Michaelmas is a fall celebration that takes place in many Waldorf schools and communities all over the world. The themes of this holiday include gathering strength and courage for the coming darkness, banning together, and facing our fears. Many choose verses of courage and tell the story of St. George and the Dragon at a festival or celebration.
Whether simple or elaborate, the end of September (Michaelmas is usually celebrated on the 29th) is a nice time to acknowledge that strength and courage are needed as the days grow colder and the dark increases.
I want to share with you some verses and stories that you might use to create a celebration with your immediate family, neighbors or friends.
Here is a Michaelmas Play found in the Waldorf Clearing House Newsletter (Fall 1976 issue, scroll down to bottom of page 3). This particular play was written for second graders, but I’ve used it with mixed ages, as a puppet play and a staged performance. Just reading it is lovely, too. I personally like this version of the story because in the end, Michael does not slay the dragon, but brings him back to the village to serve the people of the village. And the story is told in verse!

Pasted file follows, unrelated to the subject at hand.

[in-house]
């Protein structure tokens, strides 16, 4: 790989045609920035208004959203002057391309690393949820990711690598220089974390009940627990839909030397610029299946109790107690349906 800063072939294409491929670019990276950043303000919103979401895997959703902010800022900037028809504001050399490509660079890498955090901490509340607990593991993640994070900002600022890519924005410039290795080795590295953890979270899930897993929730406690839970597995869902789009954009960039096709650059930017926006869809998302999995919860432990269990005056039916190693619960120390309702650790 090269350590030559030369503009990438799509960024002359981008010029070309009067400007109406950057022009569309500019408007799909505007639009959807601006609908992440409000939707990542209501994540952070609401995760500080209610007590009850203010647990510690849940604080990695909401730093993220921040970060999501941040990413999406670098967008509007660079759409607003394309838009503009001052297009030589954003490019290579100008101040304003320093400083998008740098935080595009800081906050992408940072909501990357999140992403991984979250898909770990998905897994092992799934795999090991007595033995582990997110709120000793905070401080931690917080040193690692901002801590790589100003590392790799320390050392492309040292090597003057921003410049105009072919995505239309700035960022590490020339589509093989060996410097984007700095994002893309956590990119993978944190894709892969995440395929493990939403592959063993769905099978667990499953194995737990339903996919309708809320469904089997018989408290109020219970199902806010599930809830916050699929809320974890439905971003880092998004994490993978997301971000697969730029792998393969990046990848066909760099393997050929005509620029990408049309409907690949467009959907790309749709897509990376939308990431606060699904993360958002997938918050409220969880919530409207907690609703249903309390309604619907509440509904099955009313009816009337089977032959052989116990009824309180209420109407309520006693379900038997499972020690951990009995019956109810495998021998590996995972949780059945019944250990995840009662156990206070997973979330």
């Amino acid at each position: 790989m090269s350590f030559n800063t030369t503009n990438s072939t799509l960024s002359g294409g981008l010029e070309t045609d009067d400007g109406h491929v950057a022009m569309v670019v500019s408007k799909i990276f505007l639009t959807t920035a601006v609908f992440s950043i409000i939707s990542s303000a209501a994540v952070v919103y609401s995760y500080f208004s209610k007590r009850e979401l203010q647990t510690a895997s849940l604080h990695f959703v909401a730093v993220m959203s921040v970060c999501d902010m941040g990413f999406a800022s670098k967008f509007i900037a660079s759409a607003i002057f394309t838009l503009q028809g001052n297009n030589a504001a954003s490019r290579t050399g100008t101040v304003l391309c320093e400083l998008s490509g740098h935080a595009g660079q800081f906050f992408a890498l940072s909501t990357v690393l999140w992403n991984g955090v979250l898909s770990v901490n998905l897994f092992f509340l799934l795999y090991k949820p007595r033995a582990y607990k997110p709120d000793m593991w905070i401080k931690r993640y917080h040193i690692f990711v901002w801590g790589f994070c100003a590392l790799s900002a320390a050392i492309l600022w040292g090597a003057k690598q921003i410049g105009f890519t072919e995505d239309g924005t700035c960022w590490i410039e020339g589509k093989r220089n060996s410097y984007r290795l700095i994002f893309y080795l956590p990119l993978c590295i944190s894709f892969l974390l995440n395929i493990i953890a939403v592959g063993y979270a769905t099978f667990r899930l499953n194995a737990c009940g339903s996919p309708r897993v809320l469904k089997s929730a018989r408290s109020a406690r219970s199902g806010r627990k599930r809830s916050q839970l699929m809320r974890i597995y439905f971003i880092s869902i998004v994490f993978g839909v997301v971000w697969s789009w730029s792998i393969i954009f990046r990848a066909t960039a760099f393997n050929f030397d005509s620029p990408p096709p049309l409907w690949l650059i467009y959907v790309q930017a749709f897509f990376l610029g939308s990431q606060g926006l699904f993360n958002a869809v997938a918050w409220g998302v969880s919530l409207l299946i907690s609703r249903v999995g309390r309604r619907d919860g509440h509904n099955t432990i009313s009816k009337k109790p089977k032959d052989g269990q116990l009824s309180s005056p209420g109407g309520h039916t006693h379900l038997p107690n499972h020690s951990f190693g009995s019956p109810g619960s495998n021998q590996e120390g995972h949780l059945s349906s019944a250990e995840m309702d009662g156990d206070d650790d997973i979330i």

Just FYI, the Waldorf Clearing House Newsletter was published from 1967-1988 by and for Waldorf teachers and they are now free online at the Waldorf Library. You can find lots of great resources for stories, articles, and circle activities in this as well as the Gateway newsletter found at this site.
Brave and True
(this is a nice verse to recite while marching out the rhythm.)
Brave and true I will be
Each good deed sets me free.
Each kind word makes me strong.
I will fight for the right,
I will conquer the wrong.
Earth grows dark and fear is lurking,
O St. Michael, Heaven’s knight,
Go before us now and lead us,
Out of darkness, into light.
Another fun tradition in our family is to make Dragon Bread. You can use any yeasted bread recipe, and form your dough into a dragon (lying flat) Then decorate with slivered almonds for teeth and scales and, a raisin for the eye.
Looking for more ideas? Check out this post How & Why Waldorf Families Celebrate Michaelmas.
How do you celebrate Michaelmas at your house?